Another similarly Whitmanesque passage (although the optimism is inverted) reads:

flutteration pins me. I am comatose. broke. a slag upon the floor. low down. my delusions my dreams smattered. to be. to be all you can be. haunts me. I crave to measure up. to amount to something. to become. to to to   yes, to formulate. to emerge. hell, if not to be ― to resemble? (p. 35)

Importantly, Modular Collapse implies that the text is not an arrangement of separate modules (poems). It is a singular mass, a conglomeration:

at what point in the gathering does the collection become assemblage. how does criteria assemble. how does judgement discharge. (p. 109)

Chaotic Symmetry

In Levinson’s brief description of Chaotic Symmetry, the operative word may be “apparently”. The text itself speaks of what it intends to enact, and this enactment grounds its language in the realm of intentionality:

the wobble    the displaced the

misplaced the wayward the

awkward the maligned the…

malignant the belligerent (p. 21)

And elsewhere:

gruntled slop-
…swerves of preservative in the dark undulate of dank demeanor (p. 60)

This last is a poem in miniature. “Gruntled” is a humorous adjective meaning “pleased, satisfied and contented.” “Slop-sustain” recalls “slop-shod” in the above description. “Slop-shod” is a play on “slipshod” (“lack of care, thought or organization”) and, because “slop” means “spill or flow over the edges of a container,” usually due to carelessness, is similar in meaning to “slipshod.” To be “gruntled” with “slop-/ sustain/ …swerves of preservative in the dark undulate of dank demeanor” implies that these things, which are frequently excised from poetry, have their place. Presumably there has always been a countermovement within poetry that extends active sympathy towards things that may seem antithetical and contrary to its own spirit.

Hinge Theory Quaking

Even as Levinson’s aim is to do something different from what previous poets have done, his poetry has, until now, represented a mostly insular contribution to the American tradition to which he belongs.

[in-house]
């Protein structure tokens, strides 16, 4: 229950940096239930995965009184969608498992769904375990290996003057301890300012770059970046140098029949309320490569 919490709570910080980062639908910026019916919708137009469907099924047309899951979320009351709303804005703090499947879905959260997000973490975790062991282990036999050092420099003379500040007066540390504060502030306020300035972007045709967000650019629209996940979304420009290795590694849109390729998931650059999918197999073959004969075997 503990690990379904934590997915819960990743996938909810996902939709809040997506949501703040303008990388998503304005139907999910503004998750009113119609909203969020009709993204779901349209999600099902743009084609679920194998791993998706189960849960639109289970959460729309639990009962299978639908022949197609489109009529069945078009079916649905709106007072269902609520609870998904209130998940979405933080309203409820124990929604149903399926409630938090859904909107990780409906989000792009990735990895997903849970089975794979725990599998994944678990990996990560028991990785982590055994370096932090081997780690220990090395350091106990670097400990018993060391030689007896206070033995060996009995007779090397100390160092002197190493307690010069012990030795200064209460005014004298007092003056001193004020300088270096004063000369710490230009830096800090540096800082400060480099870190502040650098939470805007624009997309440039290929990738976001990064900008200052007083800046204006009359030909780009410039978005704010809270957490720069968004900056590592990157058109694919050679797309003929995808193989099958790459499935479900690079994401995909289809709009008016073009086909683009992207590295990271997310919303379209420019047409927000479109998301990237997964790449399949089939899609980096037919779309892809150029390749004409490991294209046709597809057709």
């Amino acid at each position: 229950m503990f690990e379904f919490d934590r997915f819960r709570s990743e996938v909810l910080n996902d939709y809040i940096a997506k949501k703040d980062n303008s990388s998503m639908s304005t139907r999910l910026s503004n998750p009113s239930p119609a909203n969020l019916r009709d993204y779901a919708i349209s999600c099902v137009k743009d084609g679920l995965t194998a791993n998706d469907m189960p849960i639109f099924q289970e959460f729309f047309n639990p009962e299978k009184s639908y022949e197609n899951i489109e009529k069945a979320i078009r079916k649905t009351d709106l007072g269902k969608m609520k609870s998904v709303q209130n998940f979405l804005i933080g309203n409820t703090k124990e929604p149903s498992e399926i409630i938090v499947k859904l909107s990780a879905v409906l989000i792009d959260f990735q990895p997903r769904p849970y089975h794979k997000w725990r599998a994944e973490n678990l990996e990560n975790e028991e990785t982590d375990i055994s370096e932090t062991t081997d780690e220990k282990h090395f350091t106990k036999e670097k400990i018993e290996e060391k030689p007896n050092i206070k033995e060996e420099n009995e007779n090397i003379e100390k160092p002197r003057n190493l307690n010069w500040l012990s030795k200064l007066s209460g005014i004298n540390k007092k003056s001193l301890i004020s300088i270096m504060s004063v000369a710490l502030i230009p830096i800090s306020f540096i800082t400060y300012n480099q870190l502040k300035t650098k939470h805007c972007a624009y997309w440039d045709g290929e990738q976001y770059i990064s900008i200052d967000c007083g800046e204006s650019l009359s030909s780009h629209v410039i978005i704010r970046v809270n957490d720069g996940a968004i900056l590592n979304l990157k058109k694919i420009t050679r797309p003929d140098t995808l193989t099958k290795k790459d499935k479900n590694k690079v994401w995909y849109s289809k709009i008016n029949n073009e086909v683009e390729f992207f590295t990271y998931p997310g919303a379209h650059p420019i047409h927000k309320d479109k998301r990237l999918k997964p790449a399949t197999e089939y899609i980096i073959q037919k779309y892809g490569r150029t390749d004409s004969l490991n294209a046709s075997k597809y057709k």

A renowned Hindu teacher once said that a person’s spirituality is like a fledgling plant growing in a pasture. If a small fence is built around it temporarily, so that cows and goats cannot eat it, it will one day grow into a large tree, providing shade for many. Similarly, a poetic approach may at first need to be surrounded by a small fence and carefully protected. But, once this has been accomplished and once it is growing, a key aspect of nurturing the poetic approach is knowing when to lose control of the very things one has worked at so diligently.

This is a significant moment for Hinge since the two areas explored in this book are allowing Hinge Theory poetry to move forward in larger ways.

LinguaQuake is Heller Levinson’s most substantial collection to date.


Visionary Philology: Geoffrey Hill and the Study of Words, by Matthew Sperling, Oxford University Press, 2014

“Strongholds of the Imagination,” Geoffrey Hill interviewed by Alexandra Bell, Rebecca Rosen and Edmund White, The Oxonian Review, Issue 9.4, May 18, 2009

Selected Prose of John Ashbery, edited by Eugene Richie, University of Michigan Press, 2004

Leaves of Grass, First and “Death-Bed” Editions, by Walt Whitman, edited with an Introduction and Notes by Karen Karbiener, Barnes & Noble Books, 2004